Fire Escape Planning

Your ability to get out depends on advance warning from smoke alarms and advance planning. Make a plan and test the plan. Ensure to conduct regular drills with everyone in your house.

Make a Fire Escape Plan

Use a graph to draw a basic floor plan of your home or apartment. Draw all floors in your home, including all windows and doors. Label each sleeping area. Show stairways and number of stairs at each stairway. Show two ways out of each room (usually a door and a window) by using arrows. After you have drawn your floor plan, discuss the escape routes with everyone in your home.

  • Pull together everyone in your household and make a plan. Walk through your home and inspect all possible exits and escape routes. Households with children should consider drawing a floor plan of your home, marking two ways out of each room, including windows and doors. Also, mark the location of each smoke alarm. This is a great way to get children involved in fire safety in a non-threatening way.
  • Everyone in the household must understand the escape plan. When you walk through your plan, check to make sure the escape routes are clear and doors and windows can be opened easily.
  • Choose an outside meeting place (such as a neighbor's house, a light post, mailbox, or stop sign) a safe distance in front of your home where everyone can meet after they've escaped. Make sure to mark the location of the meeting place on your escape plan.
  • Go outside to see if your street number is clearly visible from the road. If not, paint it on the curb or install house numbers to ensure that responding emergency personnel can find your home.
  • Have everyone memorize the emergency phone number of the fire department. That way any member of the household can call from a neighbor's home or a cellular phone once safely outside.
  • If there are infants, older adults, or family members with mobility limitations, make sure that someone is assigned to assist them in the fire drill and in the event of an emergency. Assign a backup person too, in case the designee is not home during the emergency.
  • If windows or doors in your home have security bars, make sure that the bars have emergency release devices inside so that they can be opened immediately in an emergency. Emergency release devices won't compromise your security - but they will increase your chances of safely escaping a home fire.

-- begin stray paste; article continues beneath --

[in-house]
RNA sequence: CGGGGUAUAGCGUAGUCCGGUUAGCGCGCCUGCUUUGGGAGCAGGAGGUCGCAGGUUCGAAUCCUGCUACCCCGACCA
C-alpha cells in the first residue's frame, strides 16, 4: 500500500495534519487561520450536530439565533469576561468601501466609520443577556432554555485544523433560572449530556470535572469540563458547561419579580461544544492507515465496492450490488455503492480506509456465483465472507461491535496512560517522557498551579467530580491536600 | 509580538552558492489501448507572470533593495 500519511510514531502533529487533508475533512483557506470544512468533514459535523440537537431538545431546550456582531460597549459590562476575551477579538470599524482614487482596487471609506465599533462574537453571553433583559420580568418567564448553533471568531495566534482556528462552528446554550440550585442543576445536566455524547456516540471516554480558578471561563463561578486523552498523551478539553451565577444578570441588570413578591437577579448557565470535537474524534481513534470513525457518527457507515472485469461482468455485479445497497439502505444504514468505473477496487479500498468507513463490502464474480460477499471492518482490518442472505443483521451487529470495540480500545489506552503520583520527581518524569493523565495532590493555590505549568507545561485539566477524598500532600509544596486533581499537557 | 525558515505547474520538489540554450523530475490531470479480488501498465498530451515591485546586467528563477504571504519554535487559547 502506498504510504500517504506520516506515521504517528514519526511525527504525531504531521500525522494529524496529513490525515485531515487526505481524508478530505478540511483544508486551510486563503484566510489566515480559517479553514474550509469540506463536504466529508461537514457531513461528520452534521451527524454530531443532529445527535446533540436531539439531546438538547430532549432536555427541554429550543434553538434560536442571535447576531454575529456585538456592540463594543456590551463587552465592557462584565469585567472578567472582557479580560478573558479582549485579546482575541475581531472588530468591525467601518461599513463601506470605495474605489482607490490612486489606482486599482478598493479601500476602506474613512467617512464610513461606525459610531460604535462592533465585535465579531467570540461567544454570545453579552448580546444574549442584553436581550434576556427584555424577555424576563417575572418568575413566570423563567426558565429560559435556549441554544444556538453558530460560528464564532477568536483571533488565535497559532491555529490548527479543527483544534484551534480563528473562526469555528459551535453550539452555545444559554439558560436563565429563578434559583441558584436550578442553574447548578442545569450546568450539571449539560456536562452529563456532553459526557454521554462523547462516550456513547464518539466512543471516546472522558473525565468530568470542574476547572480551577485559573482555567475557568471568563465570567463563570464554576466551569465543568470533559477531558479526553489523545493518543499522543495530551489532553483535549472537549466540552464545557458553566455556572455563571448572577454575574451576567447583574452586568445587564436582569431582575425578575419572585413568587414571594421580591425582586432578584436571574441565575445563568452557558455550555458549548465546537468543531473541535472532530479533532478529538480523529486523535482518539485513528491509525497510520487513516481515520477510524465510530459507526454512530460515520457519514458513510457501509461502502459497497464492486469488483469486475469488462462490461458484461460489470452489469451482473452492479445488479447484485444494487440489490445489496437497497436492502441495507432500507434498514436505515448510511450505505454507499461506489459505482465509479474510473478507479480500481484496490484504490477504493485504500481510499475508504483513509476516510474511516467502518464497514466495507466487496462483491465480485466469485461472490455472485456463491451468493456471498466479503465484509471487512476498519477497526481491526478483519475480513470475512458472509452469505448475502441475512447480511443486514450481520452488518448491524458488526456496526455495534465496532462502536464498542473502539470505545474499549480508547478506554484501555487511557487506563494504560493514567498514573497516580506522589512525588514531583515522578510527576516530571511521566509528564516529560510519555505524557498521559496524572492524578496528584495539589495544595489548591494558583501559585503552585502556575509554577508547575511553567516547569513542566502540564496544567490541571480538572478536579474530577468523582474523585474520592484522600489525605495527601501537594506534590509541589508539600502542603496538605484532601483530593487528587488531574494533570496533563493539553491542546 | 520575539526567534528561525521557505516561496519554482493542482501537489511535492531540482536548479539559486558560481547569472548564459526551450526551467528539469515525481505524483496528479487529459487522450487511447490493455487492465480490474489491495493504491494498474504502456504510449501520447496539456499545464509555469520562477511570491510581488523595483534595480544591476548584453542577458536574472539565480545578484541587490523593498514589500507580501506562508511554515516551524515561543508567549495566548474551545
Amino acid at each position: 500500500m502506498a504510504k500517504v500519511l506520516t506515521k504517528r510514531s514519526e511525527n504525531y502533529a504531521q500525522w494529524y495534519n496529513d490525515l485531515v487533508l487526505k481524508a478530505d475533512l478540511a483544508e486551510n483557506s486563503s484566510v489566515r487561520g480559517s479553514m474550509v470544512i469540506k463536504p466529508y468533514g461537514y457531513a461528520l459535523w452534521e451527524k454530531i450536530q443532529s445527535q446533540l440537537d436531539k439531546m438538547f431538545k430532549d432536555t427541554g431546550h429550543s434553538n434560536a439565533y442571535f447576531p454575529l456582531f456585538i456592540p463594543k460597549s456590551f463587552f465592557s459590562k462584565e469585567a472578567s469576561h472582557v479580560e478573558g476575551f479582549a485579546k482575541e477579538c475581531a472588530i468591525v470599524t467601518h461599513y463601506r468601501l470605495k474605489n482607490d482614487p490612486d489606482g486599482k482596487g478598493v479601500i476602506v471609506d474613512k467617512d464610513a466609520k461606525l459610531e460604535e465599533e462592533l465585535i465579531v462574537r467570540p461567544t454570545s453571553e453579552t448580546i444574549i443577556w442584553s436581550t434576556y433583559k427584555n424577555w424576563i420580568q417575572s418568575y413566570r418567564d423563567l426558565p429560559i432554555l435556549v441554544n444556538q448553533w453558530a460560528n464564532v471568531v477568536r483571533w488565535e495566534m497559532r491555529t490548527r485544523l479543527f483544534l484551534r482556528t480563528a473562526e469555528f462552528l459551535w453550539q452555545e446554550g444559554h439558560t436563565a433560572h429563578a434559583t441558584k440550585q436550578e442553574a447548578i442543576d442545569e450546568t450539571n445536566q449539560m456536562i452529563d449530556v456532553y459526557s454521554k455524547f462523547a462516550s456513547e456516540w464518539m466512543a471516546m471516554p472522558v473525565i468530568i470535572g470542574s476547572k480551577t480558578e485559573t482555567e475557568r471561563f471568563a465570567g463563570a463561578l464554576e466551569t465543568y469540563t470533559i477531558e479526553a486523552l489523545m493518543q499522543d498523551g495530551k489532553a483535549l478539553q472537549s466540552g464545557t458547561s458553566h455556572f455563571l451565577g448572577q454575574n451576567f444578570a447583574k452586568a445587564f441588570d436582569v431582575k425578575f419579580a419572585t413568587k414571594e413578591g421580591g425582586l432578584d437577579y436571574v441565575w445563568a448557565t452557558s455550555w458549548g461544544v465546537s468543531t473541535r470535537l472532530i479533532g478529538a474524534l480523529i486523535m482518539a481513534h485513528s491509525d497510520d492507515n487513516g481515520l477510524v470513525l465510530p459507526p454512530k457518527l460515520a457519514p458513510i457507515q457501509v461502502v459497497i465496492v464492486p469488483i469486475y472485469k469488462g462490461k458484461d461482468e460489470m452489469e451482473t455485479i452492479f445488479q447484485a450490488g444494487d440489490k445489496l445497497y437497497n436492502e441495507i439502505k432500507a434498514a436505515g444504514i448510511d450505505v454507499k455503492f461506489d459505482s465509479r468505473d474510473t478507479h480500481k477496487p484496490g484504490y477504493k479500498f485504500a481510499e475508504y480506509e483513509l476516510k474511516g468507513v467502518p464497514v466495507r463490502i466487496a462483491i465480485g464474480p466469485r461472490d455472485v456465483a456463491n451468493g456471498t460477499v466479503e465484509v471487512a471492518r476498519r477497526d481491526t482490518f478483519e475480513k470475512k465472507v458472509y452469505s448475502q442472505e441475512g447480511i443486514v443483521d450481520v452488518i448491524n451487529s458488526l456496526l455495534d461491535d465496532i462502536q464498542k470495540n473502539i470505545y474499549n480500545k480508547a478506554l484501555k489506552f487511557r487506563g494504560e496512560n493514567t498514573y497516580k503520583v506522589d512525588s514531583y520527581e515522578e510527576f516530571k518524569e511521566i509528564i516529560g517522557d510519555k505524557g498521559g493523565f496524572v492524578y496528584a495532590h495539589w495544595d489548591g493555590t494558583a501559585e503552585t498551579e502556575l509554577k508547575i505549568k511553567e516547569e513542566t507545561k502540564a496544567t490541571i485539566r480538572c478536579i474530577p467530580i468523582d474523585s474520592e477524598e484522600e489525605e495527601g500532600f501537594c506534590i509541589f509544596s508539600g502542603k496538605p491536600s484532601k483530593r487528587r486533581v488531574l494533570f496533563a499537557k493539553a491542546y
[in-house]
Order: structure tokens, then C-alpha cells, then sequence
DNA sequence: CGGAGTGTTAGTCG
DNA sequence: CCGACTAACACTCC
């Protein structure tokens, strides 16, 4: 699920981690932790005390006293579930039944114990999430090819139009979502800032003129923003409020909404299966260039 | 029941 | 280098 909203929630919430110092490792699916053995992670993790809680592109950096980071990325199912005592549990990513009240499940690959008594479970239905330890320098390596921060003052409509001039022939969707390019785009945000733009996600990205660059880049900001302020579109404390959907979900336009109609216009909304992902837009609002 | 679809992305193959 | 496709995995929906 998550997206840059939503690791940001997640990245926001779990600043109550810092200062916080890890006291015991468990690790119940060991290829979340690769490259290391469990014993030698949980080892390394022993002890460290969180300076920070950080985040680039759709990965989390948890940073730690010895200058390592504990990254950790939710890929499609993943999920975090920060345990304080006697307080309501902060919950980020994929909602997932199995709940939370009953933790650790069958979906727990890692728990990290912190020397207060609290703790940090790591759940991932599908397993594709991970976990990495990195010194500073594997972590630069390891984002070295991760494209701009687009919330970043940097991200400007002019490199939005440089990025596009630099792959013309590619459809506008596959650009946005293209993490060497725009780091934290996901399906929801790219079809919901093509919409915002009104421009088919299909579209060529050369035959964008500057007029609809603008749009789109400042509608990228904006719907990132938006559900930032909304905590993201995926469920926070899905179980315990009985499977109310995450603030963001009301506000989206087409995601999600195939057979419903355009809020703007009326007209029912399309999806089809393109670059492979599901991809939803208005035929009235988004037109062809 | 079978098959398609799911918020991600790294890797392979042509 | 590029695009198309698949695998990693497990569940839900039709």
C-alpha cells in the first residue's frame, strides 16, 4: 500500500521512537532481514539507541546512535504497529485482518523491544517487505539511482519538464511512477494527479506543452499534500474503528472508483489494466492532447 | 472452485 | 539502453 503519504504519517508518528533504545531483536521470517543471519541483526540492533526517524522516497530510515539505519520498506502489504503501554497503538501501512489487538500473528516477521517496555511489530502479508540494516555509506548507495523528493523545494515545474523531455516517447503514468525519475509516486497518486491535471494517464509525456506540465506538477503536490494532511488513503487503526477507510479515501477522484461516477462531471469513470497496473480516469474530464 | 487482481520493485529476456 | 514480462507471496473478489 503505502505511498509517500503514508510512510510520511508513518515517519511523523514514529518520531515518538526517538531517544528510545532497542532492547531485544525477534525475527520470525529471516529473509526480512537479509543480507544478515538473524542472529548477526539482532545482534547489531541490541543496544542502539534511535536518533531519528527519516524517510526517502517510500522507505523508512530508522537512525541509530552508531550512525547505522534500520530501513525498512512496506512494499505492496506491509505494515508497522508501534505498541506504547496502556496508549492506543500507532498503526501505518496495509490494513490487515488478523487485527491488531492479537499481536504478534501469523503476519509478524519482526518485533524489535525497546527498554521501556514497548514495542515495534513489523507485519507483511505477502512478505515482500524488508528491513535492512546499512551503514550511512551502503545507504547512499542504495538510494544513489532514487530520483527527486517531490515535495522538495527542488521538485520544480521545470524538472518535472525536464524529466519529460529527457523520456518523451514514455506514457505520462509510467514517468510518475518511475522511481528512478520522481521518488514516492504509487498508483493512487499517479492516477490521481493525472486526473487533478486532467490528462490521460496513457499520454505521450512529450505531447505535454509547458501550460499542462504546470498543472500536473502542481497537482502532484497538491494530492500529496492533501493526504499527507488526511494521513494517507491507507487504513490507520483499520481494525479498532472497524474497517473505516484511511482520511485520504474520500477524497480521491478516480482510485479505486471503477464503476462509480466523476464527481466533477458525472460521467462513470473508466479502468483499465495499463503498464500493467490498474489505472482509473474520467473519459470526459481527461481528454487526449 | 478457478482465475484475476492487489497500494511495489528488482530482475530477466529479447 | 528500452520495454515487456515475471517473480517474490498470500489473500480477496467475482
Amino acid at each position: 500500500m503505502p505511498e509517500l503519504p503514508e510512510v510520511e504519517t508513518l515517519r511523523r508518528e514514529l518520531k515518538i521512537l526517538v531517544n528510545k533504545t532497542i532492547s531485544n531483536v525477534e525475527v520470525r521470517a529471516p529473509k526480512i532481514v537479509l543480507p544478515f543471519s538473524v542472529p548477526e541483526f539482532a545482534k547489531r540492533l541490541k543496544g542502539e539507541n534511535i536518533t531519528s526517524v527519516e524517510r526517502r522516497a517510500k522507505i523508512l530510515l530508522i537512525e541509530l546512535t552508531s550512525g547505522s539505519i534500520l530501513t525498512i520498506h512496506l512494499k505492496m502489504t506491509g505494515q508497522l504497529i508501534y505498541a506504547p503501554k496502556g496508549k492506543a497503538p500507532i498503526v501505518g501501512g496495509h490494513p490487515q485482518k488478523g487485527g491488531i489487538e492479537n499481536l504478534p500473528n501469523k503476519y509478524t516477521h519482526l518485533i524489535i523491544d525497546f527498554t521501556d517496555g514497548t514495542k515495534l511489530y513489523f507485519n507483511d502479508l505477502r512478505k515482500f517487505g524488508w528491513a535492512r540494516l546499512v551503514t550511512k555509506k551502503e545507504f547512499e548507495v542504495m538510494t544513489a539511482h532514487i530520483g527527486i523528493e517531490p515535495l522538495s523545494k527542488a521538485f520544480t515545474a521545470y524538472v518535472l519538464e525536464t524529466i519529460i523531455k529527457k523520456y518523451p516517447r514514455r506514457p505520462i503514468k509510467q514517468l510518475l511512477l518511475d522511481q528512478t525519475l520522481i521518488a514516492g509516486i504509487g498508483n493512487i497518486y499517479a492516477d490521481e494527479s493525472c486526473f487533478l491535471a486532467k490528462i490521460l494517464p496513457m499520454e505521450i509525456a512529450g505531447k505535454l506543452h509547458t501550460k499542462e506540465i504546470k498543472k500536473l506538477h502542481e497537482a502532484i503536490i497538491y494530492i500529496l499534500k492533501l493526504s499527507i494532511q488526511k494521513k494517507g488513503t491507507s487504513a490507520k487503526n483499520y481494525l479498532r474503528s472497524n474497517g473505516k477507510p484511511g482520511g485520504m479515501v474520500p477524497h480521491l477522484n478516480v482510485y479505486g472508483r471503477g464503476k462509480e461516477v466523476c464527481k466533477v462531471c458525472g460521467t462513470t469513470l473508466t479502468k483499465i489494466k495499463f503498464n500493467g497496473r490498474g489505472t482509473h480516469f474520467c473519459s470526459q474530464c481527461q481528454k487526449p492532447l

• Tell guests or visitors to your home about your family's fire escape plan. When staying overnight at other people's homes, ask about their escape plan. If they don't have a plan in place, offer to help them make one. This is especially important when children are permitted to attend "sleepovers" at friends' homes. See NFPA's "Sleepover fire safety for kids" fact sheet (attached).
  • Be fully prepared for a real fire: when a smoke alarm sounds, get out immediately. Residents of high-rise and apartment buildings may be safer "defending in place."
  • Once you're out, stay out! Under no circumstances should you ever go back into a burning building. If someone is missing, inform the fire department dispatcher when you call. Firefighters have the skills and equipment to perform rescues.

Test Your Fire Escape Plan

Practice the plan with a realistic fire drill so that when the smoke alarm sounds, family members will immediately move to a safe location outside of the home. Get the entire family involved!

  • Teach everyone in your home how to unlock and open the windows and doors.
  • Teach your kids: 
    • To touch doors to see if they are hot before opening. If so, use an alternate route.
    • How to cover their nose and mouth to reduce smoke inhalation.
    • Not to hide from firefighters. Uniforms can be very scary in times of crisis. Firefighters are there to help.
    • To never go back inside the burning house.
  • Since most home fires occur in the early morning hours, have your family (including children, baby-sitter, and older family members) pretend they are sleeping.
  • Make the house dark as if it is smoke filled.
  • Begin the fire drill with the sounding of your smoke alarm, making sure everyone can clearly hear and recognize the sound.